fbpx
Discussion Guide: Eat

Discussion Guide: Eat

Welcome to another night of Community Groups! Please lean into this guide as much as you need to; use this as a tool to help facilitate fruitful conversation, but please do not let this become a script if you do not need it to be. You know your group better than I do! The goal for this evening is to consider how sharing meals with those close to us could help us engage with them more deeply. If you can arrive at that destination with your group more efficiently with different questions, please feel free to simply use these as inspiration!

 

Icebreaker

What is your favorite restaurant in the Boston area?

 

Scripture Reading

Matthew 9:9-13

 

Discussion Questions

Read Matthew 9:9-13. This is a frequently read passage, so consider reading it in a different translation to help you read it with fresh eyes. We recommend the CSB, CEB, ESV, NLT, or NET.

  1. Does anything stick out to you from this passage? 
  2. Eating was a big deal in Jesus’ culture. As people who scarf down lunch at our desks so that we can keep working without missing a beat, I’m not sure we are capable of really grasping how central eating was to life back then. Eating with someone was a statement that you wanted to be associated with them. Eating with someone was an affirmation of that person’s value, dignity, and worth. Who you ate with was a statement of who you loved and cared about and considered part of your social class. What do you think sharing a meal with someone communicates today?
  3. Think about a person that God might be calling you to bless. What might sharing a meal with that person communicate to them?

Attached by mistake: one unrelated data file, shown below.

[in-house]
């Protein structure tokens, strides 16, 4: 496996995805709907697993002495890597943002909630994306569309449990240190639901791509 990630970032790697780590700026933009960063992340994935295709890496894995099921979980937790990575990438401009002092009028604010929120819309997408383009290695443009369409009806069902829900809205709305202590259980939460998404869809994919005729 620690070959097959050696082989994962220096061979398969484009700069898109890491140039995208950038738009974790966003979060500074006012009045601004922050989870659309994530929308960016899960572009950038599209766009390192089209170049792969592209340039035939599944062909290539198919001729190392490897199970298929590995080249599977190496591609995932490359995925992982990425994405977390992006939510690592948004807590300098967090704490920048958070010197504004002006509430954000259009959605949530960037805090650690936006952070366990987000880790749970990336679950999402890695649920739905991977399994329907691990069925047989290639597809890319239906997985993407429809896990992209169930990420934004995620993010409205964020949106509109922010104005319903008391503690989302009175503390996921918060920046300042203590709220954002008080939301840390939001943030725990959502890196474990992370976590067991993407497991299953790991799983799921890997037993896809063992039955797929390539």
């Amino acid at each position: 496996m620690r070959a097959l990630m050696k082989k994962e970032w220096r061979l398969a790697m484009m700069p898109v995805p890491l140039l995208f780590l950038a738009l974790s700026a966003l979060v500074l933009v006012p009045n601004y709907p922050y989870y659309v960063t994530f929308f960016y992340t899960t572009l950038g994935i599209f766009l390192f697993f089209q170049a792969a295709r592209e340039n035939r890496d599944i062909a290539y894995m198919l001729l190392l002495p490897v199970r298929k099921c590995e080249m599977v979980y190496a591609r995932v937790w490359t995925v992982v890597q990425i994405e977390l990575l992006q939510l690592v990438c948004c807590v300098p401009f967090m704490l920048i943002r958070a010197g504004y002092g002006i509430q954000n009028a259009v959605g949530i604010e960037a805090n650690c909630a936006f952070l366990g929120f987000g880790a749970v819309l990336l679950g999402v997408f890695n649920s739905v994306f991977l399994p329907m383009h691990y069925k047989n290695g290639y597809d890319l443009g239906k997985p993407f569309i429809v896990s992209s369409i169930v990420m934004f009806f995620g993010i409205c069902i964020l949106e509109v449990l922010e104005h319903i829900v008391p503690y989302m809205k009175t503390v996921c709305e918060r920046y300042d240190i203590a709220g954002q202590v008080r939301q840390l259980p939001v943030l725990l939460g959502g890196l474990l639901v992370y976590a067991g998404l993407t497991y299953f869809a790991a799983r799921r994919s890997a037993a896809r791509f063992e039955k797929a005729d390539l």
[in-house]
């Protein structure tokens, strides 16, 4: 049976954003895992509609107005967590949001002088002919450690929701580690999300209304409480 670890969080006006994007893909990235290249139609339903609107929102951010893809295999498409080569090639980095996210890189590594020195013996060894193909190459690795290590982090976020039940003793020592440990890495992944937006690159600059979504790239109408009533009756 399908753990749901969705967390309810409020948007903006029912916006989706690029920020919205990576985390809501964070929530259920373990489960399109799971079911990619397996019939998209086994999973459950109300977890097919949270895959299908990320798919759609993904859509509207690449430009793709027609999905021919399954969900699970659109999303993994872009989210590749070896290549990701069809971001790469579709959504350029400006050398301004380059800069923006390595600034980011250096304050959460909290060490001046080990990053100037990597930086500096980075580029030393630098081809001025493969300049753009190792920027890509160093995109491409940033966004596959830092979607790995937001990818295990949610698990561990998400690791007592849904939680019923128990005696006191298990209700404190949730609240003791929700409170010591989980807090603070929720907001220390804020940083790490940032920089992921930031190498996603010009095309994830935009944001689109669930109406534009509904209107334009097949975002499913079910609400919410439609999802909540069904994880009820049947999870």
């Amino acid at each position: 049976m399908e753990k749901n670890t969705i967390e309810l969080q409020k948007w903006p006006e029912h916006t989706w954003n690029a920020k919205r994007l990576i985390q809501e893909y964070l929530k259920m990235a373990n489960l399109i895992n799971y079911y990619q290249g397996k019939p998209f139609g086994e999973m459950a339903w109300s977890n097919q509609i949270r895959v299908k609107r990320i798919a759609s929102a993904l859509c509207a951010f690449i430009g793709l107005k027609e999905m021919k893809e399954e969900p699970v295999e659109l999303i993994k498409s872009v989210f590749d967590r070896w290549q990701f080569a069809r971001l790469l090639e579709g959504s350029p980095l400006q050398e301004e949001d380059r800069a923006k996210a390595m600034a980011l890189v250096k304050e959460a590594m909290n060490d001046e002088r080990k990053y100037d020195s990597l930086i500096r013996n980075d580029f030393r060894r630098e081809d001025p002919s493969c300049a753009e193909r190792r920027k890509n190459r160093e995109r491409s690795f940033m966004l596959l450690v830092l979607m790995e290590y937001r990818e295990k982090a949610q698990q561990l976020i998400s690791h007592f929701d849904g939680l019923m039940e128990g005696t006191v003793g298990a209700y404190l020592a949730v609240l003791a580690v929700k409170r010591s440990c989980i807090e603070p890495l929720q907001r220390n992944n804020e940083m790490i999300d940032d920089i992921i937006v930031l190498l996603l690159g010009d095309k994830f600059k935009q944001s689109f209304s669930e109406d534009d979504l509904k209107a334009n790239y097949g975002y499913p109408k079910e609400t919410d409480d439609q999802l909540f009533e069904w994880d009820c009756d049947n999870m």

4. Do you often share meals with your neighbors and coworkers? If so, describe those experiences. If not, what is keeping you from doing this? 


Diving Deeper: The power to build bridges

  1. Read 2 Kings 6:8-23.

  2. What is happening in this passage from verse 8-19?

  3. Had the Syrians captured Elisha, they would have surely killed him. When Elisha has the power to do the same, what does he give orders to do? What tone or mood do you read into that conversation?

  4. After essentially holding a feast for his would be killers, Elisha sends them home and the text concludes that Syria did not invade Israel again. Why do you think hospitality has this kind of power? How would your relationships look differently if you showed more hospitality?

Helpful Resources

The Reunion Team

Discussion Guide: Listen

Discussion Guide: Listen

Welcome to another night of Community Groups! Please lean into this guide as much as you need to; use this as a tool to help facilitate fruitful conversation, but please do not let this become a script if you do not need it to be. You know your group better than I do! The goal for this evening is to consider how listening to our communities and the individuals around us can equip us to bless them. If you can arrive at that destination with your group more efficiently with different questions, please feel free to simply use these as inspiration!

 

 

 

Icebreaker

 

Name a time when you felt truly heard? How did that make you feel? 

 

Scripture Reading

 

Luke 18:35-43

 

Discussion Questions

 

  1. Do you think that, as a culture, we tend to be good listeners? If so, explain. If not, why?
  2. What do you think makes a good listener?